Huge product rangeOver 140,000 books & equipment products
Rapid shippingUK & Worldwide
Pay in £, € or U.S.$By card, cheque, transfer, draft
Exceptional customer serviceGet specialist help and advice
This collection of germinal work in the field by Anthony Weston presents his pragmatic environmental philosophy, calling for reconstruction and imagination rather than deconstruction and analysis. It is a philosopher's invitation to environmental ethics in an unexpectedly inviting and down-to-earth key. On the pragmatic view advanced here, environmental values are thoroughly natural-what else could they be?-and are open-ended and in flux. Rather than passing judgment on the world as it is, we are called to rediscover and remake the world as it might be. We require an environmental etiquette more than a formal ethic; an etiquette whose development must be an ongoing process; and a process in turn that is genuinely multicentric, challenging us to negotiate our place among the exuberant variety of living and other forms.
2. Before Environmental Ethics
3. Self-Validating Reduction: A Theory of the Devaluation of Nature
4. Environmental Ethics as Environmental Etiquette (with Jim Cheney)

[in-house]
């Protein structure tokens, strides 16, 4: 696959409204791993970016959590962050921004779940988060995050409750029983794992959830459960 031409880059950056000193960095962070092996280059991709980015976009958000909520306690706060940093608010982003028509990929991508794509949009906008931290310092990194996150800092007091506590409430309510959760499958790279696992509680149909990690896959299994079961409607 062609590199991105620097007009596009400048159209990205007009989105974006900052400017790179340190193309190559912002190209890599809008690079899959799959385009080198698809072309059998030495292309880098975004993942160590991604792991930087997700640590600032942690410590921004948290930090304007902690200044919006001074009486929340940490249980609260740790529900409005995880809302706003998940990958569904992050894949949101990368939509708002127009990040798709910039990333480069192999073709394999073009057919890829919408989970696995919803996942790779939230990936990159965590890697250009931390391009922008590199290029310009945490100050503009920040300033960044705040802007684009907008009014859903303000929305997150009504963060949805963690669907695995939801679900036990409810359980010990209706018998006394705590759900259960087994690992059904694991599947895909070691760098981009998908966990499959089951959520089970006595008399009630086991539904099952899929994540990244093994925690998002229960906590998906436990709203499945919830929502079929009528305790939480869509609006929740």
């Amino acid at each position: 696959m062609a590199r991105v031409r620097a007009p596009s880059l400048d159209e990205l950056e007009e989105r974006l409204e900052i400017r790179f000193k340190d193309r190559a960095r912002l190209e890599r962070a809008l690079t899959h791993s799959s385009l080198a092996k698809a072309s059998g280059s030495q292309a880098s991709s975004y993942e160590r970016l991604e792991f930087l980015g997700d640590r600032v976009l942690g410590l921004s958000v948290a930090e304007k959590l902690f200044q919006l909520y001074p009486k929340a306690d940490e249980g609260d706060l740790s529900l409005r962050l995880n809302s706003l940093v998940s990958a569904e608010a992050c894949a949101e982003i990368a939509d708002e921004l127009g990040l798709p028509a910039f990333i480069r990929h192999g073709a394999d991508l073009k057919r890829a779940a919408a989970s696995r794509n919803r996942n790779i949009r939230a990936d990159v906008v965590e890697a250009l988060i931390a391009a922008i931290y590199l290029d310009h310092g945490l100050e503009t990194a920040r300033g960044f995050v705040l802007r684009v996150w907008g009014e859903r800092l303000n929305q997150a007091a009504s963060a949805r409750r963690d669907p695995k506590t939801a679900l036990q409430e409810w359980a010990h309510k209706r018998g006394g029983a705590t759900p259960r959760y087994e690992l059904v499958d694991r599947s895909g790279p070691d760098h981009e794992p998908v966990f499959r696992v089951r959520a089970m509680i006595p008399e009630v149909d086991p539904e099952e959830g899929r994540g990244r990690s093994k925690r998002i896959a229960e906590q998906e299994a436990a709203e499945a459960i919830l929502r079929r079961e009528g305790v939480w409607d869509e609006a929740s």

5. Multicentrism: A Manifesto
6. De-Anthropocentrizing the World: Environmental Ethics as a Design Challenge
7. What If Teaching Went Wild?
8. Galapagos Stories: Evolution, Creation, and the Odyssey of Species
9. Eco-Philosophy in Space
Appendix: Complete Publication List
Anthony Weston is Professor of Philosophy and Environmental Studies at Elon University. His many books include A Rulebook for Arguments, Fourth Edition; A Twenty-first Century Ethical Toolbox, Second Edition; and How to Re-imagine the World: A Pocket Guide for Practical Visionaries.
"Over the last two decades Anthony Weston's work has made a singular contribution to environmental philosophy. He has inspired a new generation of self-styled `environmental pragmatists,' including myself, and encouraged others more still to awake from their dogmatic slumbers and tackle the harder problems of forming a more responsible relationship with the nonhuman world than had previously been addressed. Environmental philosophy would be a far poorer field without Weston's influence."
– Andrew Light, George Mason University and Center for American Progress